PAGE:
U.S. new vehicle sales rebounded slightly last year from 2020′s dismal numbers, but forecasters expect them to be more than 2 million below the years before the coronavirus pandemic
By TOM KRISHER AP Auto Writer
January 4, 2022, 2:36 PM
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DETROIT -- U.S. new vehicle sales rebounded slightly last year from 2020's dismal numbers, but forecasters expect them to be more than 2 million below the years before the coronavirus pandemic.
The reason? Although there are plenty of customers who want to buy new vehicles at hefty prices, there still aren't enough computer chips available for the industry to fully crank up its factories. So supplies are short, prices are high, and many customers can't get what they want.
“Demand is not off at all,” said Michelle Krebs, executive analyst for Cox Automotive. “What is off is sales, because the inventory doesn't exist.”
Cox expects 2021 sales to be 14.9 million vehicles, up 2.5% from 2020, the year the pandemic hit the U.S. and forced the industry to shut down for eight weeks. But over the five years before the pandemic, sales averaged 17.3 million. Most automakers will release December and full-year sales numbers on Tuesday.
Analysts and industry executives expect chip supplies to slowly improve this year, with more available in the second half. But it's not certain when they'll get back to pre-pandemic levels. The average gas-powered vehicle has about 1,000 chips, and electric vehicles can have more than double that number.
IHS Markit analyst Phil Amsrud, who follows automotive chips, said supplies won't improve immediately.
“We're seeing 2022 as being an improvement over 2021, but it's not going to start January third or fourth,” he said, adding that the second half should be better than the first.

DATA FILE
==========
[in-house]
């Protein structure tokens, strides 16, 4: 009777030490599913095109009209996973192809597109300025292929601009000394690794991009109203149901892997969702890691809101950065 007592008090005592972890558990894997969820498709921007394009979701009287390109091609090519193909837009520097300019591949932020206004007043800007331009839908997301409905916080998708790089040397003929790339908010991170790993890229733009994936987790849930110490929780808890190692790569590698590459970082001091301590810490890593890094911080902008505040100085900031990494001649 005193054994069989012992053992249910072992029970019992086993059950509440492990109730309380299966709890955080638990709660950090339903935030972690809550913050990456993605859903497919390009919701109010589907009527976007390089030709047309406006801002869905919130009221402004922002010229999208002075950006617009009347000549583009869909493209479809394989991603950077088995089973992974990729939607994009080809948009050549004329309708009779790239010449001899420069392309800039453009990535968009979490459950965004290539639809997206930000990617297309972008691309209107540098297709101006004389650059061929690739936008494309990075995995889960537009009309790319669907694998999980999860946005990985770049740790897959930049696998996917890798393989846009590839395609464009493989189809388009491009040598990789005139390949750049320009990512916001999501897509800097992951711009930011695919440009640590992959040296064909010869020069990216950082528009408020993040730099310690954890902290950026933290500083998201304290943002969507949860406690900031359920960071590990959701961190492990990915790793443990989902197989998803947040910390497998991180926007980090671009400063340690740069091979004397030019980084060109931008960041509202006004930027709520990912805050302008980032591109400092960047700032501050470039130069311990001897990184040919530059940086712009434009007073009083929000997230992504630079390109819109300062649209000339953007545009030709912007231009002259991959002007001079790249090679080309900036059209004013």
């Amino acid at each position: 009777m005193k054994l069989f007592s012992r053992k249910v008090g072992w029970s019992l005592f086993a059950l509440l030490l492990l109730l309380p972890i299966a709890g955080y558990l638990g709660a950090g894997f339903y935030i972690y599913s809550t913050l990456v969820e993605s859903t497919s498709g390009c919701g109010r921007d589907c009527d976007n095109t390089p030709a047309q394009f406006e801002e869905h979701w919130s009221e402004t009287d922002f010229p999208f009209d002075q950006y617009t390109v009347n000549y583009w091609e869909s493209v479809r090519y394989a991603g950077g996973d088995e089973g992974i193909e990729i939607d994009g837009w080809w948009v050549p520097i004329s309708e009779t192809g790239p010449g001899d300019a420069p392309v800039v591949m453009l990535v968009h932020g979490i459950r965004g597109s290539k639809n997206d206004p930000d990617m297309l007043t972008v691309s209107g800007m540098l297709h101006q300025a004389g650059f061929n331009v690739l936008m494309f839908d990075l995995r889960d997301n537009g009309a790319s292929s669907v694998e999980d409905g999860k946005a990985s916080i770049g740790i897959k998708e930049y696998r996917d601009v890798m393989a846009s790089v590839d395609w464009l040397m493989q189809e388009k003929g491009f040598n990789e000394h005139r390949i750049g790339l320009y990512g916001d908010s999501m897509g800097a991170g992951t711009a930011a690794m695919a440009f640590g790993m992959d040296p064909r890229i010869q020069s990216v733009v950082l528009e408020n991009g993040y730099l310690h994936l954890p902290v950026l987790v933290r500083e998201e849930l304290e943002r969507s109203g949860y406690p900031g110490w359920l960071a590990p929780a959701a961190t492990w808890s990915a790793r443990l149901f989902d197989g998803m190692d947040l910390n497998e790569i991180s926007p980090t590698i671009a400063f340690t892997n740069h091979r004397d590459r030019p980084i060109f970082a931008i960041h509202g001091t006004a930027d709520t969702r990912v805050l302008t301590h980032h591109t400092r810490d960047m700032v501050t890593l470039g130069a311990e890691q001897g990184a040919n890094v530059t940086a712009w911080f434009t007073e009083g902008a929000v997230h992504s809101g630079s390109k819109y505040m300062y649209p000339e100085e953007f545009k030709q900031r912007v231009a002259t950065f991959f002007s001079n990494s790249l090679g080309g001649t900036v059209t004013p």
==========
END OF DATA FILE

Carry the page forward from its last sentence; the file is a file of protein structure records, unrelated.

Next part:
There are signs that the number of vehicles on dealer lots is growing, though. It rose to more than 1 million last month for the first time since August, Krebs said. But that's still 1.5 million below 2020 and 2.5 million fewer than in 2019.
Cox is predicting that U.S. new vehicle sales sales will increase by more than 1 million this year, to around 16 million.
Amsrud attributed the vehicle inventory growth more to automakers managing the chip shortage better, rather than any dramatic growth in chip supplies. Many have diverted the chips they get to more expensive models with higher profit margins.
Because of strong demand and low supplies, J.D. Power says the average new vehicle price rose to $45,743 in December, 20% higher than a year ago and the first time it finished above $45,000.
Sedans definitely aren't driving demand for new vehicles. J.D. Power reports that SUVs and pickup trucks accounted for a record 80.2% of new vehicle sales in December.
Cox is predicting that Toyota outsold General Motors in the U.S. for the first time in history. That's largely because GM was hit harder by the chip shortage, especially early in the year.
Krebs, meanwhile, isn't sure if GM will be able to unseat Toyota this year because Toyota has managed the chip shortage better and has a faster distribution.